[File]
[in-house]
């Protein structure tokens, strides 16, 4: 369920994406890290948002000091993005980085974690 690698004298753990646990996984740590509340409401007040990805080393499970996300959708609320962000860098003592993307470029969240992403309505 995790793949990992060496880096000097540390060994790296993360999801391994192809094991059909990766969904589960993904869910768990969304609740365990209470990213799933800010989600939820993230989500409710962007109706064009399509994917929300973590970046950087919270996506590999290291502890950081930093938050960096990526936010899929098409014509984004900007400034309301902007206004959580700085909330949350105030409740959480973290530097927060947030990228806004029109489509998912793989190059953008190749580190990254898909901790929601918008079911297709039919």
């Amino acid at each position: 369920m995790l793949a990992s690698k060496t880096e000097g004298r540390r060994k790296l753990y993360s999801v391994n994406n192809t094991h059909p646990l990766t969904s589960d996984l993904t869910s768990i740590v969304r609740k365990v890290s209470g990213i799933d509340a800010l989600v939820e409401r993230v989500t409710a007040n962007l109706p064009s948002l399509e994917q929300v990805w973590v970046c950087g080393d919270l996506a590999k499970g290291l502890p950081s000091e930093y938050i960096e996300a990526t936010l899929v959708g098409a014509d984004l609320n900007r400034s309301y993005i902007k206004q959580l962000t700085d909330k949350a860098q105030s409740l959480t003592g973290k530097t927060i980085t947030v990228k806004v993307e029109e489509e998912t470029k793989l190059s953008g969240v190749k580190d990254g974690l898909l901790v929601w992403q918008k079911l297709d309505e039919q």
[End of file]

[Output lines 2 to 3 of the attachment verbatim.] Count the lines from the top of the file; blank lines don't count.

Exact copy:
């Protein structure tokens, strides 16, 4: 369920994406890290948002000091993005980085974690 690698004298753990646990996984740590509340409401007040990805080393499970996300959708609320962000860098003592993307470029969240992403309505 995790793949990992060496880096000097540390060994790296993360999801391994192809094991059909990766969904589960993904869910768990969304609740365990209470990213799933800010989600939820993230989500409710962007109706064009399509994917929300973590970046950087919270996506590999290291502890950081930093938050960096990526936010899929098409014509984004900007400034309301902007206004959580700085909330949350105030409740959480973290530097927060947030990228806004029109489509998912793989190059953008190749580190990254898909901790929601918008079911297709039919």
């Amino acid at each position: 369920m995790l793949a990992s690698k060496t880096e000097g004298r540390r060994k790296l753990y993360s999801v391994n994406n192809t094991h059909p646990l990766t969904s589960d996984l993904t869910s768990i740590v969304r609740k365990v890290s209470g990213i799933d509340a800010l989600v939820e409401r993230v989500t409710a007040n962007l109706p064009s948002l399509e994917q929300v990805w973590v970046c950087g080393d919270l996506a590999k499970g290291l502890p950081s000091e930093y938050i960096e996300a990526t936010l899929v959708g098409a014509d984004l609320n900007r400034s309301y993005i902007k206004q959580l962000t700085d909330k949350a860098q105030s409740l959480t003592g973290k530097t927060i980085t947030v990228k806004v993307e029109e489509e998912t470029k793989l190059s953008g969240v190749k580190d990254g974690l898909l901790v929601w992403q918008k079911l297709d309505e039919q």